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Performance evaluations — Minnesota

The performance evaluation process can sometimes be an uncomfortable experience for the evaluator and employee. However, when evaluations are done in a candid, consistent and open manner, they can benefit both parties. Although there is no requirement under Minnesota or federal law for employment evaluations, evaluations are an important component of the employer/employee relationship and should be treated accordingly.

At the same time, employers should recognize that surveys show that neither employees nor their managers generally like the performance appraisal process. It is difficult to design a flawless performance appraisal system, although it is quite easy to identify flaws with what most employers are doing. If the system doesn't work well in your company, you may want to consider alternatives. Performance evaluations are recommended.


  • Performance evaluations help the employer make informed decisions regarding important employment matters such as compensation, transfers, promotions, layoffs and termination.
  • They keep the employee informed regarding job performance, including areas where improvement is needed.

Performance evaluations are also important, however, in avoiding and defending against litigation. A performance evaluation that creates a record of an employee’s performance can help build an excellent defense to an employment discrimination lawsuit. On the other hand, inaccurate performance reviews or a performance evaluation system that is not taken seriously by management can result in poor employee morale or lowered employee performance and can give rise to lawsuits when employees are disciplined or terminated. As a result, managers and supervisors need to understand the importance of a performance evaluation.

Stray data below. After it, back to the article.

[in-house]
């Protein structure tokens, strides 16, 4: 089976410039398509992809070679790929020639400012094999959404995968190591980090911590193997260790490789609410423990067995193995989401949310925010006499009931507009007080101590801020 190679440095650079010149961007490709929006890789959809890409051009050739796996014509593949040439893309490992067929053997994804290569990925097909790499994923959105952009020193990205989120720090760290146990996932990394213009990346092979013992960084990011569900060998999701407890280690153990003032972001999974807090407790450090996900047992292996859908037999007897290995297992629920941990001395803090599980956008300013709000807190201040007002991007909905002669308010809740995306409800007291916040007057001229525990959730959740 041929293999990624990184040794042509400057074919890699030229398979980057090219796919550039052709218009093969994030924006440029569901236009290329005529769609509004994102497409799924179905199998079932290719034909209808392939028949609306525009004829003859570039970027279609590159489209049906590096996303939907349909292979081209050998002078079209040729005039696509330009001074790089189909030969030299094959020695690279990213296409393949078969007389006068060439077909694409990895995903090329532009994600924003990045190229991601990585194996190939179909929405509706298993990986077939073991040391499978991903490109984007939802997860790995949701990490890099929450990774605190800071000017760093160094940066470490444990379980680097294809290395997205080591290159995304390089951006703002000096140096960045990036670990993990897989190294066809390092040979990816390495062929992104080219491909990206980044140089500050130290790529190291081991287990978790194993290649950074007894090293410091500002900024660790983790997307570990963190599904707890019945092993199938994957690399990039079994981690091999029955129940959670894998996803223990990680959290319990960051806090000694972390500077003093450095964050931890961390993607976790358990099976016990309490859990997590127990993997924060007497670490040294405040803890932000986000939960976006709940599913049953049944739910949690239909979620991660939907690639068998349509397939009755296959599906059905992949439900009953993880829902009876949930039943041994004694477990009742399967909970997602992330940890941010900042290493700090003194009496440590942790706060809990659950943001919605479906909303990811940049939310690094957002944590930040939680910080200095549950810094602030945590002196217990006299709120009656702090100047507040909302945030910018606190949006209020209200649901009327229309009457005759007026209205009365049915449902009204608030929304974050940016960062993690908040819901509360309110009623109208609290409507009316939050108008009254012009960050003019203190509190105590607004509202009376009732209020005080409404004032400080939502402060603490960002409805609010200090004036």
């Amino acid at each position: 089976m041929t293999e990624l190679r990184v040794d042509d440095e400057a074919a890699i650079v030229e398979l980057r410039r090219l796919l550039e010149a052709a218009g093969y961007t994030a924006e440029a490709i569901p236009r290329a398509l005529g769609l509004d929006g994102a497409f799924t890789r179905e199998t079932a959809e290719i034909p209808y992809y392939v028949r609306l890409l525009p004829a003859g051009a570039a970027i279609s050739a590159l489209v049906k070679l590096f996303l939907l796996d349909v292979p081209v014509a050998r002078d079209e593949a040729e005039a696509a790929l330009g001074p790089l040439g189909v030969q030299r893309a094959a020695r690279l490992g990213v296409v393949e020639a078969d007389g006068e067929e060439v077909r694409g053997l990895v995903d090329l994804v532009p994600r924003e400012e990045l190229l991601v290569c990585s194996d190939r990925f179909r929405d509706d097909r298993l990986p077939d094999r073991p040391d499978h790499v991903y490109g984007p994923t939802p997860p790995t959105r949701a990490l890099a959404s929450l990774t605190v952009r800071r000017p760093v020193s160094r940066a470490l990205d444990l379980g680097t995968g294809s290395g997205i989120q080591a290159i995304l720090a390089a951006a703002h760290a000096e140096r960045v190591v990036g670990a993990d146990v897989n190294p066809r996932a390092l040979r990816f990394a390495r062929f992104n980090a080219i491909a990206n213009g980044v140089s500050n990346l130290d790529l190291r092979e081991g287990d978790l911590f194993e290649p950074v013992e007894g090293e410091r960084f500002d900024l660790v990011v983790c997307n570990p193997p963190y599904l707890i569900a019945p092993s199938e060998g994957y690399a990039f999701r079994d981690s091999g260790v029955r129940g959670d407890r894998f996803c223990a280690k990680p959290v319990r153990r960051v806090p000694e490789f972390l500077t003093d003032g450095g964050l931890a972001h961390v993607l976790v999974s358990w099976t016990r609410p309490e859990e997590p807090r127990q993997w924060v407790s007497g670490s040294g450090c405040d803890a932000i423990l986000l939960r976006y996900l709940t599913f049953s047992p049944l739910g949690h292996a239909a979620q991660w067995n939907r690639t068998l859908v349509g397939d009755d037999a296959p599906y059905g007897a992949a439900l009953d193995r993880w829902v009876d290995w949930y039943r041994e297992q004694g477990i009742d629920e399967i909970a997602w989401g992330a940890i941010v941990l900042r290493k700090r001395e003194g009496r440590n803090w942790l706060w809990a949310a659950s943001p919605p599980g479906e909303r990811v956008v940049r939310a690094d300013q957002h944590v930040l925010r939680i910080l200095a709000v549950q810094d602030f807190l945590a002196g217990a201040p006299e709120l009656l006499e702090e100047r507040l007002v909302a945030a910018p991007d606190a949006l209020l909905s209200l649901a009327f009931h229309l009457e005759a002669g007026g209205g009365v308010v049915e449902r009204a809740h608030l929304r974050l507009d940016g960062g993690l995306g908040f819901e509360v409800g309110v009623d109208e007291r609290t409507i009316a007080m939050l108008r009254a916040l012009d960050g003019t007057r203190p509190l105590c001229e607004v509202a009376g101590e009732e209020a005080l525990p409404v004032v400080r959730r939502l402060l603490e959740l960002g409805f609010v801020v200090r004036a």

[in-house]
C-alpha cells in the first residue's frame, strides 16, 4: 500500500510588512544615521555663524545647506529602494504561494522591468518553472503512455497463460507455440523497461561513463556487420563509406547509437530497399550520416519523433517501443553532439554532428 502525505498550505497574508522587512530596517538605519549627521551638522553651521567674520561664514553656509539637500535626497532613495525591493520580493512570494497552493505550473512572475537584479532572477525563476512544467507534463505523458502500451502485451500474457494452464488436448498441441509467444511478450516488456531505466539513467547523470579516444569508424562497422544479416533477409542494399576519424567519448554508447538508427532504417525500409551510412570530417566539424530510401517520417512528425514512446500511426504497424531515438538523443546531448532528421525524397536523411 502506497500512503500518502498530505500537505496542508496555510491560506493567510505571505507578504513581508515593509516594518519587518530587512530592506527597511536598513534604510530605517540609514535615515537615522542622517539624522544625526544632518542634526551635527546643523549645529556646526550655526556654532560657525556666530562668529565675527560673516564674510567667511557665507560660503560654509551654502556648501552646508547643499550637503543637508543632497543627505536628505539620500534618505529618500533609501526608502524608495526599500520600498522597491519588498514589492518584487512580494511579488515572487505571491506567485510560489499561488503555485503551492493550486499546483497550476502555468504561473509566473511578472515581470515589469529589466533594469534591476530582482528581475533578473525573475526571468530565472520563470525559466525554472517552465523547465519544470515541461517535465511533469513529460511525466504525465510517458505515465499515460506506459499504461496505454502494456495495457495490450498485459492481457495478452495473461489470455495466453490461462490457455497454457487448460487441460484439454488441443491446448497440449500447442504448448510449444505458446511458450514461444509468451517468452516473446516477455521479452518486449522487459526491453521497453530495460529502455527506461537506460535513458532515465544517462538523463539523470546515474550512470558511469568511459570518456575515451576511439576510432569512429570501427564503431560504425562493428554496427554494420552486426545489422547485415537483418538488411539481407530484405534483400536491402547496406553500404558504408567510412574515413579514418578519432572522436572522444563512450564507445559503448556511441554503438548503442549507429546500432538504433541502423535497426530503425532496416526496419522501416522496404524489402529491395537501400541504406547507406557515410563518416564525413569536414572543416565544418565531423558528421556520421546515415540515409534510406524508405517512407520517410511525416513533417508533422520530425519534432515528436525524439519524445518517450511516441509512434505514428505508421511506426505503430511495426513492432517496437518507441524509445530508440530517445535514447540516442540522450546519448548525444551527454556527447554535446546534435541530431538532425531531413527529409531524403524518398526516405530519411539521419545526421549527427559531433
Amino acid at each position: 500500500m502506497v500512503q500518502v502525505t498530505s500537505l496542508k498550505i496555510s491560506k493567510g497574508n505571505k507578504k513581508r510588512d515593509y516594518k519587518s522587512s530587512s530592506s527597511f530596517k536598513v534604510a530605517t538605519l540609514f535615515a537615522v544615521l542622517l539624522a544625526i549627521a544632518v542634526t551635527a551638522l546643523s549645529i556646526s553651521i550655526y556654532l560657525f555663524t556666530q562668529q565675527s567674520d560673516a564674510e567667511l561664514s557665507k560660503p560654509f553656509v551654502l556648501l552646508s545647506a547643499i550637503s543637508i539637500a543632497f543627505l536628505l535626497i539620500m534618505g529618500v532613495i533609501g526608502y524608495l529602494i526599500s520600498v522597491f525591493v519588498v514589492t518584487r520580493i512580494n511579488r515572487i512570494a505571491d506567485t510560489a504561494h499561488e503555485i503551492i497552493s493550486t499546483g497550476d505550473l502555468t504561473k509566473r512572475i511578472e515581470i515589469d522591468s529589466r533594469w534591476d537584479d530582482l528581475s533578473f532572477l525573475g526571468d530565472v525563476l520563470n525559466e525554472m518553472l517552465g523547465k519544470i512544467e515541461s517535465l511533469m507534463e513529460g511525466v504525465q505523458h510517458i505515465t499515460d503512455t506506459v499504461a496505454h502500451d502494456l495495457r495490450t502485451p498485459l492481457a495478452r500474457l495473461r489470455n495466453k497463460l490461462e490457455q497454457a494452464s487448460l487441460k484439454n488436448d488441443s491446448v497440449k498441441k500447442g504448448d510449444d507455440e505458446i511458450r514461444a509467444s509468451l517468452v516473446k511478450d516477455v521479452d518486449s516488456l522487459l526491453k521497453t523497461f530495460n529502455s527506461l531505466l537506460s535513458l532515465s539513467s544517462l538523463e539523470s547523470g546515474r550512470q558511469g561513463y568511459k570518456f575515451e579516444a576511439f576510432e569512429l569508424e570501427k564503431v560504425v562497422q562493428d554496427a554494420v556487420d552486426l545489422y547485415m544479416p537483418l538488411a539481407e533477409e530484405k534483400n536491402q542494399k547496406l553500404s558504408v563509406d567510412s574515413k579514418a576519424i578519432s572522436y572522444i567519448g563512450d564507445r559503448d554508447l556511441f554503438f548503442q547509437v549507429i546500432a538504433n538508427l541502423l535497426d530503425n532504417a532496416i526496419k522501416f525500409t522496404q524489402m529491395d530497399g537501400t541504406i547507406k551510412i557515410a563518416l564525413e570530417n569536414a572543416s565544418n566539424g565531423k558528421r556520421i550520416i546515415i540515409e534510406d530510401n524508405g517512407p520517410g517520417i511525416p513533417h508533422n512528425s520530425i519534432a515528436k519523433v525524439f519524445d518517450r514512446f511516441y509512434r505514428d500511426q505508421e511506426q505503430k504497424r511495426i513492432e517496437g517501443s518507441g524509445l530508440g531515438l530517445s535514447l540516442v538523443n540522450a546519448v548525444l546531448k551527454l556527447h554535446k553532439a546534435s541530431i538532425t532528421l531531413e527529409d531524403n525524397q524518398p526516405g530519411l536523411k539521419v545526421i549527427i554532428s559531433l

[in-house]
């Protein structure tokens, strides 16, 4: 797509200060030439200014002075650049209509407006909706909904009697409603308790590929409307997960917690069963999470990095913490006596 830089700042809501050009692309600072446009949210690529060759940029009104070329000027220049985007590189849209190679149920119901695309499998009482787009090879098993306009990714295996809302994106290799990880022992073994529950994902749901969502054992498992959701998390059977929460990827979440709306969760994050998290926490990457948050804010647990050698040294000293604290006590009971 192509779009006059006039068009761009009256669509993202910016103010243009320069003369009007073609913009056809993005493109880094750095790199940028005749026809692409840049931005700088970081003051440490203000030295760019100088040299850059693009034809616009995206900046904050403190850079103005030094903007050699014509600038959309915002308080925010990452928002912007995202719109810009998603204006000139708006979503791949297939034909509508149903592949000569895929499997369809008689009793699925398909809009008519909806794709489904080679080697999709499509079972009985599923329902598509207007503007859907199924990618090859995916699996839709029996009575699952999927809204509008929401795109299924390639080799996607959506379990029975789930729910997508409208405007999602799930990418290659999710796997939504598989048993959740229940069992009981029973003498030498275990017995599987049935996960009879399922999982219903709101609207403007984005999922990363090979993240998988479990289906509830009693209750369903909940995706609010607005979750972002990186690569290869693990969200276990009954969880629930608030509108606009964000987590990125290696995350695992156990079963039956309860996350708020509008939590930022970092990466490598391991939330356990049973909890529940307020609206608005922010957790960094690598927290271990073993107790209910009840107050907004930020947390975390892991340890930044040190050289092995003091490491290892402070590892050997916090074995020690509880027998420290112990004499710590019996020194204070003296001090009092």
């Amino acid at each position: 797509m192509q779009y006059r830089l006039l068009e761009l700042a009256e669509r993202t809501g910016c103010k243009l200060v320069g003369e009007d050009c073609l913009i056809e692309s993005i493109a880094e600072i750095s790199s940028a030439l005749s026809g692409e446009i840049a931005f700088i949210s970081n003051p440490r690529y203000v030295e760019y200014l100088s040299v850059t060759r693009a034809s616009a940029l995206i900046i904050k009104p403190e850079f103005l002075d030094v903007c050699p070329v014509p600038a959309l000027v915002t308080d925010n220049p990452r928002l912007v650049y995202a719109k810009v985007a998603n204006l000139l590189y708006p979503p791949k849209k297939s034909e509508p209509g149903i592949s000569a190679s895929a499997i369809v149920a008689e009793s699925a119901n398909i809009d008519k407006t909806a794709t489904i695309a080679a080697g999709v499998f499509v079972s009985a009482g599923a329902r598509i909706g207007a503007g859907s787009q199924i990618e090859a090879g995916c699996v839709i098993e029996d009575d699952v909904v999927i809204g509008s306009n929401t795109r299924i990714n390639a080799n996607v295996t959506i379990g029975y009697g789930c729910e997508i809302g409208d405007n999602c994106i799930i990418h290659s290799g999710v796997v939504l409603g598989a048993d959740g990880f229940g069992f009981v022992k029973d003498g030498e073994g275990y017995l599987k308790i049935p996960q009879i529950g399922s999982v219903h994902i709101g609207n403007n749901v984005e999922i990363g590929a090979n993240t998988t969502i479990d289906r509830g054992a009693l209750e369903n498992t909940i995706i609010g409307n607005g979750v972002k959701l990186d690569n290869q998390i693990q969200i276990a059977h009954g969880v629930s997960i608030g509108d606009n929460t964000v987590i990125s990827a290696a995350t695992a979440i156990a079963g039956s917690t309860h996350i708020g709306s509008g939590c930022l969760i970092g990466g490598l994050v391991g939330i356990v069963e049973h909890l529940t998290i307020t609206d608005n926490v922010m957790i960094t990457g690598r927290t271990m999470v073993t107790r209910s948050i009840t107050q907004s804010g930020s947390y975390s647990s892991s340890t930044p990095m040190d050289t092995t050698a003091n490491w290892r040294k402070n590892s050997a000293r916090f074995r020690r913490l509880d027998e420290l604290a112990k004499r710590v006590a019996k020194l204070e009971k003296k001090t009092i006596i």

There are several mistakes that managers make that can ruin the value of a performance evaluation, defeating both the evaluative and litigation-defense purpose of employment evaluations. For instance:

  • Evaluators sometimes rate an employee’s performance as “good” or “excellent” without really considering the employee’s overall performance or because they seek to avoid confronting difficult personalities.
  • Evaluators sometimes use the same language on each employee’s evaluation, suggesting that little time or effort was devoted to the evaluation's completion.
  • Evaluators try to use the performance evaluation as a motivational tool or morale booster by giving the employee undeservedly high marks, which leads the employee to believe that employment is secure or that a raise or promotion is deserved.
  • Evaluators sometimes base their performance reviews solely on the most recent time period without reflecting upon the employee’s overall record during the entire time covered by the review, thus leading to distorted or misleading results.

Supervisor instruction and training

Because supervisors and managers usually administer performance evaluations, it is essential that they all receive the appropriate training and instruction. Even with an established performance evaluation procedure in place, a manager who ineffectively or erroneously performs the evaluation can render it useless or, even worse, harmful to the employer and employee.